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Information

Name:Belfries of Belgium and France
Area:Western Europe
Country:Belgium and France
Registered Year:1999 
Type:Cultural Heritage
Criteria:(i)(ii)(iii)(iv)
See description of criteria
Brief Description:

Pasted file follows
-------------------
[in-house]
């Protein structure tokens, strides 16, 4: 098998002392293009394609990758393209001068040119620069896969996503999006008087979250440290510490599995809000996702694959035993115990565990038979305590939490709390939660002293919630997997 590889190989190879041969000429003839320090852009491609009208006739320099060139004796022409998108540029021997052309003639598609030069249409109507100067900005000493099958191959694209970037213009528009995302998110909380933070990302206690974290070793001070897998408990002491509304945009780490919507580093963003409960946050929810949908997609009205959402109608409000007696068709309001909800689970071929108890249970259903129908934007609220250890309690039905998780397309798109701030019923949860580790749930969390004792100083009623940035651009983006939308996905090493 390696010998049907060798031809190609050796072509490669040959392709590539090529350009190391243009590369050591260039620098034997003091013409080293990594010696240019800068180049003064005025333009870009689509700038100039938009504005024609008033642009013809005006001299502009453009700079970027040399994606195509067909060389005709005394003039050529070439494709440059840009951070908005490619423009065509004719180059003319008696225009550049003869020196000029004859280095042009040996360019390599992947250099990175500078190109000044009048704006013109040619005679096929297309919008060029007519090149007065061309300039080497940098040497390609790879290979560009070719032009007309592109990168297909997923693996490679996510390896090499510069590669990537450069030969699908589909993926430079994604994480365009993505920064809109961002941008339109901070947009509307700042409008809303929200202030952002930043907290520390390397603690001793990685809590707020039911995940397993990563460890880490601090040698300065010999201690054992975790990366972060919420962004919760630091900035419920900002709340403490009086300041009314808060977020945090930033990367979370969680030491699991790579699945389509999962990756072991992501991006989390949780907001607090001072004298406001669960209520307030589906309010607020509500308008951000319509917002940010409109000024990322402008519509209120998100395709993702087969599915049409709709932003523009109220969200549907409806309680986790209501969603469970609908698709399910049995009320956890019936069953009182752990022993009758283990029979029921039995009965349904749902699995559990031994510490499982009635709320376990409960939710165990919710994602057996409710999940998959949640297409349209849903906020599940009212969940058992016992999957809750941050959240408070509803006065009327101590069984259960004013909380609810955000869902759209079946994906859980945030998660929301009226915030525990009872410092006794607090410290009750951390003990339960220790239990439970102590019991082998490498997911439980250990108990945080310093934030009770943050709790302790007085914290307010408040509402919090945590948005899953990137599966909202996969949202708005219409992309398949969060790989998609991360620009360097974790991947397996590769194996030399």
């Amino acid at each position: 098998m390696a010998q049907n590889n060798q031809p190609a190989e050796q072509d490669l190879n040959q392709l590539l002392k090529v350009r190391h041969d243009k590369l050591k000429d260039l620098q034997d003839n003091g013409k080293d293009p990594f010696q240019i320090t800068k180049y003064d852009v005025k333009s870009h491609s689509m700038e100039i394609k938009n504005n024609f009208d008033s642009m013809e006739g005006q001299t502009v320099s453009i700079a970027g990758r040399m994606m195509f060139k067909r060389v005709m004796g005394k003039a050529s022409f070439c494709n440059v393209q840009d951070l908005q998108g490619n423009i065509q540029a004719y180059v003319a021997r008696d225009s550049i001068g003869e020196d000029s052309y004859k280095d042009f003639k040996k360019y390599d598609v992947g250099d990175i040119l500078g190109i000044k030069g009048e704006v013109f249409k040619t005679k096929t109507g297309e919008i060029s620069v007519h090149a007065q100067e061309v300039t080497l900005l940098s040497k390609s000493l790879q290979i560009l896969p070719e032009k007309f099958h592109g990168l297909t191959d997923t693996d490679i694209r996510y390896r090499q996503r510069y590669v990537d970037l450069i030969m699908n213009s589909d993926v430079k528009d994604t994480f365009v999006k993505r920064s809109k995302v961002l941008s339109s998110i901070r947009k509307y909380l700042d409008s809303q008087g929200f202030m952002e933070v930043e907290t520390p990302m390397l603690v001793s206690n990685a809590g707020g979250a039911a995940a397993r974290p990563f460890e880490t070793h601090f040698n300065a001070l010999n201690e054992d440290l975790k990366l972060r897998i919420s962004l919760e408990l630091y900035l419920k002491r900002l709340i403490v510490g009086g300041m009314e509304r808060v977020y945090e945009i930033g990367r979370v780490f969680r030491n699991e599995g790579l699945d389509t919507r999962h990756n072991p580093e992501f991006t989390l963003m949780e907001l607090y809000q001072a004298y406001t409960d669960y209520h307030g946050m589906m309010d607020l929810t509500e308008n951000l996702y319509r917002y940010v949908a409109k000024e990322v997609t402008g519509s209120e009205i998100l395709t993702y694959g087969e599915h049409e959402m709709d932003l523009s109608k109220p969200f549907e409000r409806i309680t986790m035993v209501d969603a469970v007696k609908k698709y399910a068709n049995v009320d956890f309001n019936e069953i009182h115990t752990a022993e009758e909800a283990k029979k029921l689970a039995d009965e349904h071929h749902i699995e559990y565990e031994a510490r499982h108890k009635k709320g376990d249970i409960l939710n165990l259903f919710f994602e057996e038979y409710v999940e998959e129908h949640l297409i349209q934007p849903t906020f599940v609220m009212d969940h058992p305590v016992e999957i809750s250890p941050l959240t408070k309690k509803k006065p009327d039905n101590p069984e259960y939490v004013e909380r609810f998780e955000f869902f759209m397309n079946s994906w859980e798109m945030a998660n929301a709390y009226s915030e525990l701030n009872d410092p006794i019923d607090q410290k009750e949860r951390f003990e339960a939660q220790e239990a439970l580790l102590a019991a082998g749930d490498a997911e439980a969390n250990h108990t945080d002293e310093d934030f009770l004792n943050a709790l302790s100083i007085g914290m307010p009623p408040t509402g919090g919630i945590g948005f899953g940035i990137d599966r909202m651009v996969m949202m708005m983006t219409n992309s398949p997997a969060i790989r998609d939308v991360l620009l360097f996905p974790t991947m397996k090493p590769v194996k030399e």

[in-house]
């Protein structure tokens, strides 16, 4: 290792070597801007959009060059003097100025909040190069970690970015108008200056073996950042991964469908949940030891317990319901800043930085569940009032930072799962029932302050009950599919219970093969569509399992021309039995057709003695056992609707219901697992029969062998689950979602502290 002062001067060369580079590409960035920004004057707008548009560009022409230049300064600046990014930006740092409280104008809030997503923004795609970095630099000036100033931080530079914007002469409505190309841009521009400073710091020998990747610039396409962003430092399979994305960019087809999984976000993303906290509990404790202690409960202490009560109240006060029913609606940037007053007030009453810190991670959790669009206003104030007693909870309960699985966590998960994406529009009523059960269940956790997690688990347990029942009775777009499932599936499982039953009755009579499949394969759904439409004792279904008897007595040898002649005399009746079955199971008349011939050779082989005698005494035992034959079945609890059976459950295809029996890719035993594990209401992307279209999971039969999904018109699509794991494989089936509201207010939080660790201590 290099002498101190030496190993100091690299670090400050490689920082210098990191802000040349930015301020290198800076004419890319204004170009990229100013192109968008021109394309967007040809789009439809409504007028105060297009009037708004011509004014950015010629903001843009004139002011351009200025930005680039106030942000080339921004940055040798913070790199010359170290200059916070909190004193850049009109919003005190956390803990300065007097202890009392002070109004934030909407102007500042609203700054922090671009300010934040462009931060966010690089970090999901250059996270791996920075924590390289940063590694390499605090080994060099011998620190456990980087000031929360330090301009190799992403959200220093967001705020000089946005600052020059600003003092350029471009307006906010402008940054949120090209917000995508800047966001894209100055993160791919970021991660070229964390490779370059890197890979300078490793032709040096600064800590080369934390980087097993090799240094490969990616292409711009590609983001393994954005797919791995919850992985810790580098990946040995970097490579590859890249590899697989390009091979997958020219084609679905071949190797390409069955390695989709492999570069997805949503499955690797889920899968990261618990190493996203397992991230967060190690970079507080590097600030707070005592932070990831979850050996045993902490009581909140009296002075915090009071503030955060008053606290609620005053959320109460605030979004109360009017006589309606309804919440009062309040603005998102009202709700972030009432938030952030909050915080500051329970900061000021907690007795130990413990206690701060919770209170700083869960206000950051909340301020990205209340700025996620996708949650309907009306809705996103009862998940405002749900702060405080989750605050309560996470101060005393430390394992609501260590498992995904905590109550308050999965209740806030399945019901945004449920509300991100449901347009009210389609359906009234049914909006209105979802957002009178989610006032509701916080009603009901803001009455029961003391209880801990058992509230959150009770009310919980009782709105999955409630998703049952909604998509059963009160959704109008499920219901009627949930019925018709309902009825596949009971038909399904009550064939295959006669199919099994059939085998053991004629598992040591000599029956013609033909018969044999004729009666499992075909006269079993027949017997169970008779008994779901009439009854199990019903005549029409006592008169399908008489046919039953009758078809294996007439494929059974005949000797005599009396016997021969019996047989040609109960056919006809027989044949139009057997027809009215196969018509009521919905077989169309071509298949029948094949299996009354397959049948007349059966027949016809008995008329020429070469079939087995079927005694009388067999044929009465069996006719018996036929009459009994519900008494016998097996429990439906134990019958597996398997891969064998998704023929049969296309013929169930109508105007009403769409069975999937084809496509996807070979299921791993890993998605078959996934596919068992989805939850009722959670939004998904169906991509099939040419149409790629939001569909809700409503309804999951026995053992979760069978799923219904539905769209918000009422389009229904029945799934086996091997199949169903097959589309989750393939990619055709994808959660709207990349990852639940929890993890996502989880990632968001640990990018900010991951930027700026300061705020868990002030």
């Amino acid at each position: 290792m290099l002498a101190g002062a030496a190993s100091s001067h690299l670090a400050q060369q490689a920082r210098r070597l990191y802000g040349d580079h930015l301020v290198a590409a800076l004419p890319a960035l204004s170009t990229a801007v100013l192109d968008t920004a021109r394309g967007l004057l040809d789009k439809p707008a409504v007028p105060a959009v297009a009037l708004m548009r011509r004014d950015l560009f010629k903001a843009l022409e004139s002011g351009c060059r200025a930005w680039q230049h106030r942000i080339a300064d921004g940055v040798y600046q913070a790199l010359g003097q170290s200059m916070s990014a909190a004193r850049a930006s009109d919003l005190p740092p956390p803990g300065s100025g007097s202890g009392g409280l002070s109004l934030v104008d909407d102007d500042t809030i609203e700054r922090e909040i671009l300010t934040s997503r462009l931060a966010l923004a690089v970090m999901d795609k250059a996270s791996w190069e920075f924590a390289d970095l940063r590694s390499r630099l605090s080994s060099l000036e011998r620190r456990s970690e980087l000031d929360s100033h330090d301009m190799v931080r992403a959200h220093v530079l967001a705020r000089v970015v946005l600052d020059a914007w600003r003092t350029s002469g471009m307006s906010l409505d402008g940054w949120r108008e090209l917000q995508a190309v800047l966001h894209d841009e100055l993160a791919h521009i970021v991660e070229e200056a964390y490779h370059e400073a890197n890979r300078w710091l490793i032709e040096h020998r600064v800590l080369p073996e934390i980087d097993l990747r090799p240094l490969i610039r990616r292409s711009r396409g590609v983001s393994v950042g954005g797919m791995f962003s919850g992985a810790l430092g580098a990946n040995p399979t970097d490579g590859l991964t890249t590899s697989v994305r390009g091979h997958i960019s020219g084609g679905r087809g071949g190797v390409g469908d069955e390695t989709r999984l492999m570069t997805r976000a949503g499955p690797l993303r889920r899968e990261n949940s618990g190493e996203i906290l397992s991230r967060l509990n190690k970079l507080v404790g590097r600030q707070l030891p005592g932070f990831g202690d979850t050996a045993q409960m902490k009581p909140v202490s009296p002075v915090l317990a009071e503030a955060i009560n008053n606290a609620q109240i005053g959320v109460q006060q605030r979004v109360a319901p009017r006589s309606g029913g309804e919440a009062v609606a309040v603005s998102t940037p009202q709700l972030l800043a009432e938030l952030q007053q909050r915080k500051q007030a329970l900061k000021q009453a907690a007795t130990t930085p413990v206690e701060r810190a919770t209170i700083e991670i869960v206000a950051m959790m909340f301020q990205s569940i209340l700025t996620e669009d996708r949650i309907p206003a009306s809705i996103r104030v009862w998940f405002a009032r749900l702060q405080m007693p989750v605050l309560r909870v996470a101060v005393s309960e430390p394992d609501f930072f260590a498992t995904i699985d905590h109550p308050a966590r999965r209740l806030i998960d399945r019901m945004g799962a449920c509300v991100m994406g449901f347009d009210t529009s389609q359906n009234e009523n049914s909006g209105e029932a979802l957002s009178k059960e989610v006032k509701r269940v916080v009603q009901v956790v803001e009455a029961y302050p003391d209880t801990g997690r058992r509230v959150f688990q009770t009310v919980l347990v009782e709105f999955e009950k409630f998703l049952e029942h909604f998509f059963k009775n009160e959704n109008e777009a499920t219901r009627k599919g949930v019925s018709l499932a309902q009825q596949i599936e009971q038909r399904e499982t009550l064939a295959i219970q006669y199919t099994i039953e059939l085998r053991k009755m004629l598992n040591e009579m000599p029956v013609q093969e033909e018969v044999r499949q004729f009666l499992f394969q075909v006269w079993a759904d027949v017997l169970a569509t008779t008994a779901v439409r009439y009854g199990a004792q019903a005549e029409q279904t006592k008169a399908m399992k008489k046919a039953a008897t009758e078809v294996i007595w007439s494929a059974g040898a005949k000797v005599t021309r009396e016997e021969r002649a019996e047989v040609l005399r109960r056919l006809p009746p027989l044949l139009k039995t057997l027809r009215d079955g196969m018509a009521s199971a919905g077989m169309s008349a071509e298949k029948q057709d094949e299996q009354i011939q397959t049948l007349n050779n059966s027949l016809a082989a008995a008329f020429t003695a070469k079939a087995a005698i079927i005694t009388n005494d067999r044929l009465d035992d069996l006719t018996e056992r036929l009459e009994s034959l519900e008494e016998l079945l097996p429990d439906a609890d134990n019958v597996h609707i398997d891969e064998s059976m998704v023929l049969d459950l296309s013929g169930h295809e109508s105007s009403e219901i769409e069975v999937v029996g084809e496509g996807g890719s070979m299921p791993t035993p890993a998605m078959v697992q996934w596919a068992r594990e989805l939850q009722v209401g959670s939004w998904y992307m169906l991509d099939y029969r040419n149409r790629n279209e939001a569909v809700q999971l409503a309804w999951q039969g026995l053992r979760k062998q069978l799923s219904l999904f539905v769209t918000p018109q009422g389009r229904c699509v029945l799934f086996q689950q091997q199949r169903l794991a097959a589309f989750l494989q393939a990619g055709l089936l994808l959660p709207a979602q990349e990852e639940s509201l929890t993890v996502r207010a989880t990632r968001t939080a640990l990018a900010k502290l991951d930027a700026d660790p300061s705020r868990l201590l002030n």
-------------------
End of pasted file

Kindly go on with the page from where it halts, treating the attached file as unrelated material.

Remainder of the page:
Twenty-three belfries in the north of France and the belfry of Gembloux in Belgium were inscribed as a group, an extension to the 30 Belgian belfries inscribed in 1999 as Belfries of Flanders and Wallonia. Built between the 11th and 17th centuries, they showcase the Roman, Gothic, Renaissance, and Baroque styles of architecture. They are highly significant tokens of the winning of civil liberties. Whilst Italian, German and English towns mostly opted to build town halls, in part of northwestern Europe (France, Belgium and the Netherlands), greater emphasis was placed on building belfries. Originally, a belfry was erected as a sign of communal independence obtained by charter, and as the very symbol of freedom. Compared to the keep (symbol of the seigneurs, i.e. feudal lord) and to the bell-tower (symbol of the Church), the belfry, the third tower in the urban landscape, symbolizes the power of the aldermen. Over the centuries, they came to represent the influence and wealth of the towns.

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